Yet despite this with just 5 years until the conclusion of the Millennium Development Goals (MDGs), many MDGs are off track and some are even moving in the wrong direction.

More people suffer from chronic hunger today than at any other time in history. MDG 1, to reduce by half the proportion of people who suffer from hunger, is so far off track that it is now moving in the wrong direction. To achieve MDG 1 – 115 million people must be lifted out of chronic hunger each and every year up until 2015 and this would still only be half of the global problem. It is also estimated that the cost of this under-nutrition to the developing world is estimated to be some $20 30 billion per year.

It is in this context that Harriet Lamb****, Executive Director of the Fairtrade Foundation called for a new partnership in International Development, stating: Aid is important but there are also millions of entrepreneurs in developing countries looking for the opportunity to trade their way out of poverty. Instead of business as usual, Fairtrade has shown how business unusual can create a win-win – strengthening producer organisations and sustainable supply chains so that these farmers and entrepreneurs can play a role in transforming their own communities. There is a real opportunity, as the Gates Foundation shows, for the private sector to step up to the plate, and build new kinds of partnership for development.

Aaron Oxley, Executive Director for RESULTS-UK, echoed these sentiments calling on policy makers to act now and help the poorest people help themselves out of poverty. He commented: Experience shows us the poor are often poor because they are excluded from opportunities and if we can help create the conditions for those opportunities suffering is averted and development ensues

Shadow Secretary of State for International Development Rt. Hon Douglas Alexander noted: It is a rare privilege to sit on a panel with somebody who has changed the world once, and I think we are in the presence today of somebody who has changed the world twice first with his work in Microsoft and now with the extraordinary work that he and Melinda are taking forward in the Gates Foundation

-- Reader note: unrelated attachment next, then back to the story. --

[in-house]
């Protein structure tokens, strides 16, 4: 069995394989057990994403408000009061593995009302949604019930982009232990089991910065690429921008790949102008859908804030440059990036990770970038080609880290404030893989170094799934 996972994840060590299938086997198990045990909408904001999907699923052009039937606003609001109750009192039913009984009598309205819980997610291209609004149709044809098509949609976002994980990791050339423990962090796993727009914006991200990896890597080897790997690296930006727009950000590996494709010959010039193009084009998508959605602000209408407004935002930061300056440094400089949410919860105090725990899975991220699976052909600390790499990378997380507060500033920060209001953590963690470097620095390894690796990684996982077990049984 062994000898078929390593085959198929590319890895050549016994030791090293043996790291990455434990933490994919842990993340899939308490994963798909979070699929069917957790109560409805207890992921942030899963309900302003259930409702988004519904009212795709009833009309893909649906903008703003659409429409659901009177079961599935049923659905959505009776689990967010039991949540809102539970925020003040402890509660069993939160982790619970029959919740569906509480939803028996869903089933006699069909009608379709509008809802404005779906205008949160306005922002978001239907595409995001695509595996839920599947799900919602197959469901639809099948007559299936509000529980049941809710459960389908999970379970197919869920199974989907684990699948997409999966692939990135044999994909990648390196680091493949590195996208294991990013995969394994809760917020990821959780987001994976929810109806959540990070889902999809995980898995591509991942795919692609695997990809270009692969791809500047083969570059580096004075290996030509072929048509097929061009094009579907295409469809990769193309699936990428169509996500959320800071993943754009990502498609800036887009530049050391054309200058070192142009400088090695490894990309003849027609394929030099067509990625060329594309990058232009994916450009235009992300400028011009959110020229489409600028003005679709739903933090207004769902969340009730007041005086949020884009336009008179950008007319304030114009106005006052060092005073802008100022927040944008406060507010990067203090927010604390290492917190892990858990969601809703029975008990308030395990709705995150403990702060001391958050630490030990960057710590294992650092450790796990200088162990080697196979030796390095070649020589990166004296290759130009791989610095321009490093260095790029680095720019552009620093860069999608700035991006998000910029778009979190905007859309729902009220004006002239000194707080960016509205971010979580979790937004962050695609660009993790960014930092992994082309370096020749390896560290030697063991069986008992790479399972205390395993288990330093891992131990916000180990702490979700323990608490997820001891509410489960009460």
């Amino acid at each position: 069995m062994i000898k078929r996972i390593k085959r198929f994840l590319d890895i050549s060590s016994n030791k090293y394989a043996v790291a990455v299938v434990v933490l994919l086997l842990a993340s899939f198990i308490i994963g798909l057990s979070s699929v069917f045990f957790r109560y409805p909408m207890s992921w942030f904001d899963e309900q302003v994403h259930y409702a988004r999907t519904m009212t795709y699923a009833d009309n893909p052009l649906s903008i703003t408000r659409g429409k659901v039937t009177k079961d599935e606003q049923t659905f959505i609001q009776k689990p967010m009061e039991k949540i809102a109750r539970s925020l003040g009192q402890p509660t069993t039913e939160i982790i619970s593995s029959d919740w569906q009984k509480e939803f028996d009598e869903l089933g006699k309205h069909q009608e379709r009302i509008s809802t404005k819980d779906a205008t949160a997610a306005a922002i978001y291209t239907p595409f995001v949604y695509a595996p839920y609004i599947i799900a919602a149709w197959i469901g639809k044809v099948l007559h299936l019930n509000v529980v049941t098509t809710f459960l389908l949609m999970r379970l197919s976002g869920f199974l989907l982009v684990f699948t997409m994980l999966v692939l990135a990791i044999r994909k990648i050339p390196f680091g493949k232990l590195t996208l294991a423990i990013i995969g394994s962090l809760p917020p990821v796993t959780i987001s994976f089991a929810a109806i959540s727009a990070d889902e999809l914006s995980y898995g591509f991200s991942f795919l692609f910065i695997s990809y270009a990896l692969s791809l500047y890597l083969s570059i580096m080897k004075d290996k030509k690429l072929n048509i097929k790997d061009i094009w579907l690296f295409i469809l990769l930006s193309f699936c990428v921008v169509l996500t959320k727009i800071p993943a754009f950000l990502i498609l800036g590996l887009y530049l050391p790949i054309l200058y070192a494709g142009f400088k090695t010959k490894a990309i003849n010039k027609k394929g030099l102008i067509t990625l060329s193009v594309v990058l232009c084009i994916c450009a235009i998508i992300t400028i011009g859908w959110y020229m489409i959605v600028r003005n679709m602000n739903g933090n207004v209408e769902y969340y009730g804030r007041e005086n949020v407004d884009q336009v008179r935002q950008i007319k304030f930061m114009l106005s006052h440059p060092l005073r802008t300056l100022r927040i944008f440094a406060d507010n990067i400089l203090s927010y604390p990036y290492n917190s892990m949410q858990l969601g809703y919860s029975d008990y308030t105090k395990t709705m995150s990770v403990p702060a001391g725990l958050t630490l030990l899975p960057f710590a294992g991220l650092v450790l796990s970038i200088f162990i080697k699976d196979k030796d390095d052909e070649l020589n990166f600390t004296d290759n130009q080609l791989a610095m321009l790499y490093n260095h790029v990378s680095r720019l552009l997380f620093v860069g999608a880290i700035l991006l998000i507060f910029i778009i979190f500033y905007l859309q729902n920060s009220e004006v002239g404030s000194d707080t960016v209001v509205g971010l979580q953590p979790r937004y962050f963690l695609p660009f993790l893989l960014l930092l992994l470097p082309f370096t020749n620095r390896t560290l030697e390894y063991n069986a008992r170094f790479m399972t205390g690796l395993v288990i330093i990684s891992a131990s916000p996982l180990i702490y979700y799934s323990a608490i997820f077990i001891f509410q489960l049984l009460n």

The aim of the meetings was to highlight the living proof of International Development and the crucial difference that it makes to the lives of millions of people worldwide. The meeting with Bill Gates occurs some six months after the APPG published the results of its first inquiry into global food security entitled Why No Thought for Food?

The report highlighted the existing critical need of the 500 million smallholder farmers who face a daily struggle to meet the needs of the 2 billion people who are dependent upon them, that is, nearly one-third of humanity; whilst also drawing attention to the steep projected population rises in some parts of the world such as Africa, whose population is set to increase at a rate of 6 million people per month and almost double from 1 billion to 2 billion by 2036. The APPG concluded that as a result of rising food prices at home and abroad, a new level of public awareness had been created which in turn created a unique opportunity for the UK to seize the agenda in 2010.